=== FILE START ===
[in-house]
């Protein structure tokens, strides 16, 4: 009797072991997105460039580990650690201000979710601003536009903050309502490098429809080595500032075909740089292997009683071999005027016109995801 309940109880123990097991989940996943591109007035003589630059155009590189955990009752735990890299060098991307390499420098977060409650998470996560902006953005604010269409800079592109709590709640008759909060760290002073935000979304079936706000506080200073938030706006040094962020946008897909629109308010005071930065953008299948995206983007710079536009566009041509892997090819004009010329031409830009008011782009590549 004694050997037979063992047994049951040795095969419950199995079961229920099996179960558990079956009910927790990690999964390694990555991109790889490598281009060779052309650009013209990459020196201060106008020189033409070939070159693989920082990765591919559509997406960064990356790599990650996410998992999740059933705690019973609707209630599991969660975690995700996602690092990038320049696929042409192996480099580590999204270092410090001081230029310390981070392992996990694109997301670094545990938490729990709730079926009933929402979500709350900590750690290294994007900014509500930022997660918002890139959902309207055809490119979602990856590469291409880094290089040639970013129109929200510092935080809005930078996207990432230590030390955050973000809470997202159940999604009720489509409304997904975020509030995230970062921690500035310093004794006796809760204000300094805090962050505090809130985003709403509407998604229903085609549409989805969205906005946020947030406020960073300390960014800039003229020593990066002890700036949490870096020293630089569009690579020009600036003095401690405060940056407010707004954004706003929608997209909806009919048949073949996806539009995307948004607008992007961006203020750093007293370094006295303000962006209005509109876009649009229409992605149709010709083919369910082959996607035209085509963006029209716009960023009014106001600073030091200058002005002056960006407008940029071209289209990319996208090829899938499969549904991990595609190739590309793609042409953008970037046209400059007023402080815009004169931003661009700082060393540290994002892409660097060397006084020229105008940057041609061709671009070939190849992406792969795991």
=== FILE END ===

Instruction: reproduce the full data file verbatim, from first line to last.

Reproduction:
[in-house]
């Protein structure tokens, strides 16, 4: 009797072991997105460039580990650690201000979710601003536009903050309502490098429809080595500032075909740089292997009683071999005027016109995801 309940109880123990097991989940996943591109007035003589630059155009590189955990009752735990890299060098991307390499420098977060409650998470996560902006953005604010269409800079592109709590709640008759909060760290002073935000979304079936706000506080200073938030706006040094962020946008897909629109308010005071930065953008299948995206983007710079536009566009041509892997090819004009010329031409830009008011782009590549 004694050997037979063992047994049951040795095969419950199995079961229920099996179960558990079956009910927790990690999964390694990555991109790889490598281009060779052309650009013209990459020196201060106008020189033409070939070159693989920082990765591919559509997406960064990356790599990650996410998992999740059933705690019973609707209630599991969660975690995700996602690092990038320049696929042409192996480099580590999204270092410090001081230029310390981070392992996990694109997301670094545990938490729990709730079926009933929402979500709350900590750690290294994007900014509500930022997660918002890139959902309207055809490119979602990856590469291409880094290089040639970013129109929200510092935080809005930078996207990432230590030390955050973000809470997202159940999604009720489509409304997904975020509030995230970062921690500035310093004794006796809760204000300094805090962050505090809130985003709403509407998604229903085609549409989805969205906005946020947030406020960073300390960014800039003229020593990066002890700036949490870096020293630089569009690579020009600036003095401690405060940056407010707004954004706003929608997209909806009919048949073949996806539009995307948004607008992007961006203020750093007293370094006295303000962006209005509109876009649009229409992605149709010709083919369910082959996607035209085509963006029209716009960023009014106001600073030091200058002005002056960006407008940029071209289209990319996208090829899938499969549904991990595609190739590309793609042409953008970037046209400059007023402080815009004169931003661009700082060393540290994002892409660097060397006084020229105008940057041609061709671009070939190849992406792969795991």